[Milton-L] gastroMilton and teen angels
jfleming at sfu.ca
Tue Apr 8 14:49:30 EDT 2014
John, I mean that it is, in terms of Milton's artistic achievement, *triumphantly* absurd and self-defeating! And it is the latter (1) because S stands for Satan--thus the "disguise" reveals who's in it, and (2) more importantly, the resemblance between the upright snake and an erect phallus, which M is not shy about drawing out, explicitly and even coarsely indicates the moral violation S intends to perpetrate on Eve, as drawn out further by the Restoration rake simile at 9.445-44! Only for the rapist then to be raped of his fierceness at 455-466. Brilliant. jdf
----- Original Message -----
From: "John K Leonard" <jleonard at uwo.ca>
To: "John Milton Discussion List" <milton-l at lists.richmond.edu>
Sent: Tuesday, 8 April, 2014 11:31:13
Subject: Re: [Milton-L] gastroMilton and teen angels
On 04/08/14, JD Fleming <jfleming at sfu.ca> wrote:
On Satan's disguises, these are typically, and often absurdly, self-defeating. (Think of the giant, phallic S of 9.) Are there other instances of adolescent angels in the poem? JD Fleming
James, why do you think the snake disguise absurd or self-defeating? The prelapsarian snake really was 'giant' and 'phallic' (it went upright on its circular base of coils). Satan does not add these features as gratuitous embellishments to the garden's serpent. He chooses the serpent and enters its body (not quite the same as a 'disguise') in order to appropriate its natural features to his own perverse ends. It is because the serpent is so 'subtle' that its body language lends itself so well to Satan's lies. The orator simile is a tour de force where almost every word has three levels of relevance: 1) the orator's physical gestures (one can actually see Demosthenes or Cicero or Julius Caesar standing and gesturing in Athens or free Rome, using their hands; sometimes stooping, sometimes standing at full height); 2) the 'parts' of oratory (Fowler's note is excellent on the technical terms); 3) the snake's bodily movements, as it, even more than Cicero, literally grows before our eyes as it uses the 'high' style ('to highth upgrown'). Far from finding this absurd, I think this one of the poem's great triumphs. Milton makes the talking snake entirely believable within the fiction of the poem.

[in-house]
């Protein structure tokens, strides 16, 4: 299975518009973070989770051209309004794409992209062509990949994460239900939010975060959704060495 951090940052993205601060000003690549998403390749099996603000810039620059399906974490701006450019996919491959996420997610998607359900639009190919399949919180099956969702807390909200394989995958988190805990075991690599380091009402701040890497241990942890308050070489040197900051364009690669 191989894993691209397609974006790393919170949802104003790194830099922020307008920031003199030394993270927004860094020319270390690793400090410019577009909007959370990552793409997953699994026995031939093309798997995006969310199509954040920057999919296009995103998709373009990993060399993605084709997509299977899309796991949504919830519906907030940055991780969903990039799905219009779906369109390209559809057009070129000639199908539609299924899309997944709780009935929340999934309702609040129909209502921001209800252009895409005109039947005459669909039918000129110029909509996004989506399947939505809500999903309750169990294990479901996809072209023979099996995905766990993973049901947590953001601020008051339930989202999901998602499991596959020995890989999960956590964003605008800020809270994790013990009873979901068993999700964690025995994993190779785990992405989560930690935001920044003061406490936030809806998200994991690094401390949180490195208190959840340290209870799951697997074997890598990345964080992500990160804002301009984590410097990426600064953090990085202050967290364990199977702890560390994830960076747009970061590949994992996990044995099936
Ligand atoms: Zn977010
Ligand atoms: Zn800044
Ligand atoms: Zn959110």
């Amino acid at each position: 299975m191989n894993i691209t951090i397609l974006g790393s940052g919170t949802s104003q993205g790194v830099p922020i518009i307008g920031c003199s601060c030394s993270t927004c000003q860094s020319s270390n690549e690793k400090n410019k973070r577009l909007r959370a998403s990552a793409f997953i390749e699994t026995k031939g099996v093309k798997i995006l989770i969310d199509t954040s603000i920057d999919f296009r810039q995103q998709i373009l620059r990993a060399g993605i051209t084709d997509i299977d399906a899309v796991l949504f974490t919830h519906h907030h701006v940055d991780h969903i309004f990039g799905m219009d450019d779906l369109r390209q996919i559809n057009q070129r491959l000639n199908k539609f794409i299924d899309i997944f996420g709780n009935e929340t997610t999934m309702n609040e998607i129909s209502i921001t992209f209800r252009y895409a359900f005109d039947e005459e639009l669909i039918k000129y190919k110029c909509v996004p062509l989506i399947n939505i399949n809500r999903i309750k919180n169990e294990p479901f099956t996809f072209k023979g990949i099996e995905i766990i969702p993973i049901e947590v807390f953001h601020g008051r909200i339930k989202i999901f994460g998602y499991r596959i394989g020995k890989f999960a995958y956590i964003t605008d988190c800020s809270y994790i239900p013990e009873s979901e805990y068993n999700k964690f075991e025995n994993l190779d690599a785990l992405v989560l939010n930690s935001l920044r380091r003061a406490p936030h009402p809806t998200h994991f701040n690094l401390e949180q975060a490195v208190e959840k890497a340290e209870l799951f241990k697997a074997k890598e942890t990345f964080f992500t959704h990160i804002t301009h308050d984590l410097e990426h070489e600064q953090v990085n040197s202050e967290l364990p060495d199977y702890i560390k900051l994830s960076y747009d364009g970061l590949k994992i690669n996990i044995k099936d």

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J ames Dougal Fleming
Department of English
Simon Fraser University
Burnaby -- British Columbia -- Canada.
And the leaves of the tree were for the healing of the nations. Rev.22:3.
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